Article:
• Vol. 39 No. 8, 599–606
  • 15 August 2010

Effect of Autologous Mesenchymal Stem Cells on Biological Healing of Allografts in Critical-sized Tibial Defects Simulated in Adult Rabbits



Introduction: This study evaluated the effect of autologous bone marrow derived adult Mesenchymal Stem Cells (MSCs) on the biological healing of weight bearing diaphyseal bone allograft in the tibia of adult rabbits.

Materials and Methods: Forty Adult New Zealand White Rabbits divided into 3 groups (Autograft, Allograft or Allograft impregnated with MSCs) with 12 rabbits in each group were used for the study. A 1.5 cm of cortical bone segment was excised from the rabbit’s right tibia. The segment was replaced by an Autograft, Allograft or Allograft loaded with MSCs, depending on which group the rabbit was assigned. Internal fixation was performed using a 9-hole Mini-compression Plate and Cerclage Wires. Rabbits were sacrificed at end of observation periods of 12, 16 and 24 weeks. Specimens procured were assessed clinically and radiologically and fixed in 10% buffered formalin. For each specimen, 5 μm undecalcified sections were cut and stained with Von Kossa and Toluidine Blue stains. Histomorphometery was then performed.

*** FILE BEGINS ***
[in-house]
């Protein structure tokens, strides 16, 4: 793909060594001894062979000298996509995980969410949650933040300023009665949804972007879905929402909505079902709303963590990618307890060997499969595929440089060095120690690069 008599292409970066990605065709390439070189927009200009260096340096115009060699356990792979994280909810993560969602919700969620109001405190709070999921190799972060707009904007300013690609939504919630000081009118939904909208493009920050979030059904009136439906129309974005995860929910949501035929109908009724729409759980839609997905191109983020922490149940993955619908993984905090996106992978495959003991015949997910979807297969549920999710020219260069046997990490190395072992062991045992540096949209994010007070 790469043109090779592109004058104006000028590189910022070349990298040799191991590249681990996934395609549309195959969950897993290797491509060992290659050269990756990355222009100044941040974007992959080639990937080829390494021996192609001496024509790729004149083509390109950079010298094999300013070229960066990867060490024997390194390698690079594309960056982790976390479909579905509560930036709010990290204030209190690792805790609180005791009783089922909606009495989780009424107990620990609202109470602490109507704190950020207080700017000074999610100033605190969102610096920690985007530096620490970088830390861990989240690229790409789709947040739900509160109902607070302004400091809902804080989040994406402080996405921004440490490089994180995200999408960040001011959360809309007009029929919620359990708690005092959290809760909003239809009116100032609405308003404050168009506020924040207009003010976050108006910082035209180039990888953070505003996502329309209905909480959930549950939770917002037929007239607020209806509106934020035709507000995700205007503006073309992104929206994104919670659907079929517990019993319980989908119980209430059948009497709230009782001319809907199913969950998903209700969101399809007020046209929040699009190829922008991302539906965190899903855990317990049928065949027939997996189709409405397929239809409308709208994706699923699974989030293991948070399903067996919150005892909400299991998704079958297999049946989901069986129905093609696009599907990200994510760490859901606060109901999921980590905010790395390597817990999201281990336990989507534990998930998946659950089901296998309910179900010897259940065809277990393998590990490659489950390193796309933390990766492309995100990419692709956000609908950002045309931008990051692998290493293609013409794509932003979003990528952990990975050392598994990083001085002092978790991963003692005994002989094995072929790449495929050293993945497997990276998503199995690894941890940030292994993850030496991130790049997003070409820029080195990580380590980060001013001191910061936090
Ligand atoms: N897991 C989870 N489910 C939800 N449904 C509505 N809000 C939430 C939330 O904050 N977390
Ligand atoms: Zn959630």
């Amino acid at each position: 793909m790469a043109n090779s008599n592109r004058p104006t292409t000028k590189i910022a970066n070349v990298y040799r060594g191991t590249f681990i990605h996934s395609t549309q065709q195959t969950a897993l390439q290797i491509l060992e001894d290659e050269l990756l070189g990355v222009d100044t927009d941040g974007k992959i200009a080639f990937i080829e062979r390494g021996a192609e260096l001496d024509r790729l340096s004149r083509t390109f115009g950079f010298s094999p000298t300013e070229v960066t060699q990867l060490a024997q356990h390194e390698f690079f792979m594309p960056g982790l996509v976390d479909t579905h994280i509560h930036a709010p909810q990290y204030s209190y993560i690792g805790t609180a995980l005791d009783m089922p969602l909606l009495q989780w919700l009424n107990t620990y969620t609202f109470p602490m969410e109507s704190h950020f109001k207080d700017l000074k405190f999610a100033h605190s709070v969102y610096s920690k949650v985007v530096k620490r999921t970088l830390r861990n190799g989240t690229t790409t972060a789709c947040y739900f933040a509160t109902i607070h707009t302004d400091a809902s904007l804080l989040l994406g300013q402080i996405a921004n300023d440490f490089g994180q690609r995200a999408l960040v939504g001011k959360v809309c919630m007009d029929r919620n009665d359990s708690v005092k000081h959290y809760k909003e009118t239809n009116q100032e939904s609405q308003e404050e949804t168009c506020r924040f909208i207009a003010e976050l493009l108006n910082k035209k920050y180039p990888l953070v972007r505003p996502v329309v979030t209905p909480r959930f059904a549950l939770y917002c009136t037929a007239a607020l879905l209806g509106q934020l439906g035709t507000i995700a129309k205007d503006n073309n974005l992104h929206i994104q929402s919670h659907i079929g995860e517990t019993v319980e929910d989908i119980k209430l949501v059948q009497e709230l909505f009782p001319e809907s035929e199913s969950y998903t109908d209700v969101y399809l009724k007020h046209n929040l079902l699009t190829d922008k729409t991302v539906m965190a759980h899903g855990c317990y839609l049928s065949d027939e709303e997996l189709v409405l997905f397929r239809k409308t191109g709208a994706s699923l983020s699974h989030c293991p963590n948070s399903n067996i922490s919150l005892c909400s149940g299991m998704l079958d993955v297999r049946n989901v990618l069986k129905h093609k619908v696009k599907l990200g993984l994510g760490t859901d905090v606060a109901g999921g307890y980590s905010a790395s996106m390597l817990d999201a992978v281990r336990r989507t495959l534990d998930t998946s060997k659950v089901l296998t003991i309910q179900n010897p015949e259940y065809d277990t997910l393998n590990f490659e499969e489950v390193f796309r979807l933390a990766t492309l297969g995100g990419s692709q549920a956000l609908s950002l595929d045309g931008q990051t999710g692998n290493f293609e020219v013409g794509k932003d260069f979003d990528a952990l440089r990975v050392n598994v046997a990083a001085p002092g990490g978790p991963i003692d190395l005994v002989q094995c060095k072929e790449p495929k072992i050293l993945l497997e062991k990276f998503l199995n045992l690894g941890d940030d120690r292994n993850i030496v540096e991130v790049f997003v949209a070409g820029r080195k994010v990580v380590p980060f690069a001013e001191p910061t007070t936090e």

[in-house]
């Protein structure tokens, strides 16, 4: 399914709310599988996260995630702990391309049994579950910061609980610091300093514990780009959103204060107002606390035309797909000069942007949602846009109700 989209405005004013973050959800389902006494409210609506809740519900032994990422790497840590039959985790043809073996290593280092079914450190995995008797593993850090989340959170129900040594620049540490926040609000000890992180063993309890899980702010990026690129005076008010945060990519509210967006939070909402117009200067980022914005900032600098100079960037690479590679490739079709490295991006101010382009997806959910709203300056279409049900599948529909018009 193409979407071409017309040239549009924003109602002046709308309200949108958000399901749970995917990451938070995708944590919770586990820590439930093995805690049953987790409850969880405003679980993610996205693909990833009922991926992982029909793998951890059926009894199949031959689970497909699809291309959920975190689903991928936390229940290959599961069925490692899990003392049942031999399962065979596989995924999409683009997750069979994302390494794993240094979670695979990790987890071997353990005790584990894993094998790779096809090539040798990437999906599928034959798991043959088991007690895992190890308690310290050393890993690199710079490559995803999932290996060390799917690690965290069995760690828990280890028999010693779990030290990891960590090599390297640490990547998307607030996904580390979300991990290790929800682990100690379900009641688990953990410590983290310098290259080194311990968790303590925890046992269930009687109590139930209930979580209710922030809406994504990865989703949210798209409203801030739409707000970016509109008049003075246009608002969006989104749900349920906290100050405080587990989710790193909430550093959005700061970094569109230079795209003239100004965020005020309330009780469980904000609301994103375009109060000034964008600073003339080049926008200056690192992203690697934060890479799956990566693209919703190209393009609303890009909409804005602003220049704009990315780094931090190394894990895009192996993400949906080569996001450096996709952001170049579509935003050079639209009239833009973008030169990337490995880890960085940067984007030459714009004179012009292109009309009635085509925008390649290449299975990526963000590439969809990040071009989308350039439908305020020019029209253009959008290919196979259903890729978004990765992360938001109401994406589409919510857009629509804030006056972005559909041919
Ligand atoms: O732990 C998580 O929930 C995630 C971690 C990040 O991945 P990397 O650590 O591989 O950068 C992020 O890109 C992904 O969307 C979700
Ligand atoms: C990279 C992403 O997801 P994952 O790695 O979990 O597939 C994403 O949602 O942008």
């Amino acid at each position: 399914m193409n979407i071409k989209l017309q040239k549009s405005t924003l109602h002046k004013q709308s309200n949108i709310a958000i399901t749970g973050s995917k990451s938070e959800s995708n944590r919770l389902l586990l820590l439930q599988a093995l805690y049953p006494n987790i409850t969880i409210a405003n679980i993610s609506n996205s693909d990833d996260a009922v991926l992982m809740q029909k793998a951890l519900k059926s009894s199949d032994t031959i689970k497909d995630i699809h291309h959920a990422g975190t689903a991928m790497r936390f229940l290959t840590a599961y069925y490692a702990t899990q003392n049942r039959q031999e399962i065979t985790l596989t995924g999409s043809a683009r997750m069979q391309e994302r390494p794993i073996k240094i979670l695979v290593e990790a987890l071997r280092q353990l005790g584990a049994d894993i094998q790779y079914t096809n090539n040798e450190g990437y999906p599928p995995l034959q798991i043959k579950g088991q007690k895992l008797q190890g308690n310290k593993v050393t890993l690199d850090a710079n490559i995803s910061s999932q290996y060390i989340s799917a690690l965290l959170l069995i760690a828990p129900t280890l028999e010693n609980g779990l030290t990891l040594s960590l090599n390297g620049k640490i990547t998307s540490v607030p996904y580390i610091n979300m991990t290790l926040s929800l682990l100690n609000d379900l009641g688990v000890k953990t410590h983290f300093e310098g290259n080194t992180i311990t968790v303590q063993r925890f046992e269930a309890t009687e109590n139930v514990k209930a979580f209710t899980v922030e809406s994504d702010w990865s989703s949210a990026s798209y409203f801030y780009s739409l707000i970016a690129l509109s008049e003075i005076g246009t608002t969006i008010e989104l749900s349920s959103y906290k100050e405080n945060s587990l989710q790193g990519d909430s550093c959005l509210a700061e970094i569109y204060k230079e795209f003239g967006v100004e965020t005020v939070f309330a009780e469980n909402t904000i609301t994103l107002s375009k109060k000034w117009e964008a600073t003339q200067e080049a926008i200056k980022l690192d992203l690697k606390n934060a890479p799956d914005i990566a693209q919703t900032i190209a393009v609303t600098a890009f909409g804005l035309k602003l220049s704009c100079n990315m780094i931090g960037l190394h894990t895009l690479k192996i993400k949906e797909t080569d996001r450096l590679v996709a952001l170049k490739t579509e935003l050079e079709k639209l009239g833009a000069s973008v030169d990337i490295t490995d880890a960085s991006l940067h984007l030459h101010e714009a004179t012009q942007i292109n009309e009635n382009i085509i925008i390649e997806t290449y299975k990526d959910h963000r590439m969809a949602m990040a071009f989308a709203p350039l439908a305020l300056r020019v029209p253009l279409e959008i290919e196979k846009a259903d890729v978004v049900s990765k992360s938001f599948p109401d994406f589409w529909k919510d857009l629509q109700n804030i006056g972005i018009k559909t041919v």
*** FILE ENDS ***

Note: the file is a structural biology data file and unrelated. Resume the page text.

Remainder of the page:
Results: Our study showed that addition of autologous MSCs to diaphyseal allograft segments enhances and accelerates not just the union at host graft junctions and also the biological incorporation of the allograft segment as shown by Resorption Index, New-Bone Formation Index and Osteocyte Index.

Conclusions: The addition of autologous MSCs to deep frozen cortical allograft segments improved the host – allograft union rate and biological in corporation of diaphyseal allografts as shown by resorption activity, new bone formation and osteocyte cell counts.

Bridging of large bone defects is a challenging problem in orthopedic and reconstructive surgery. Options include vascularised bone autografts, non-vascularised bone autografts, allografts, bioceramics and custom-made prostheses.

This article is available only as a PDF. Please click on “Download PDF” on top to view the full article.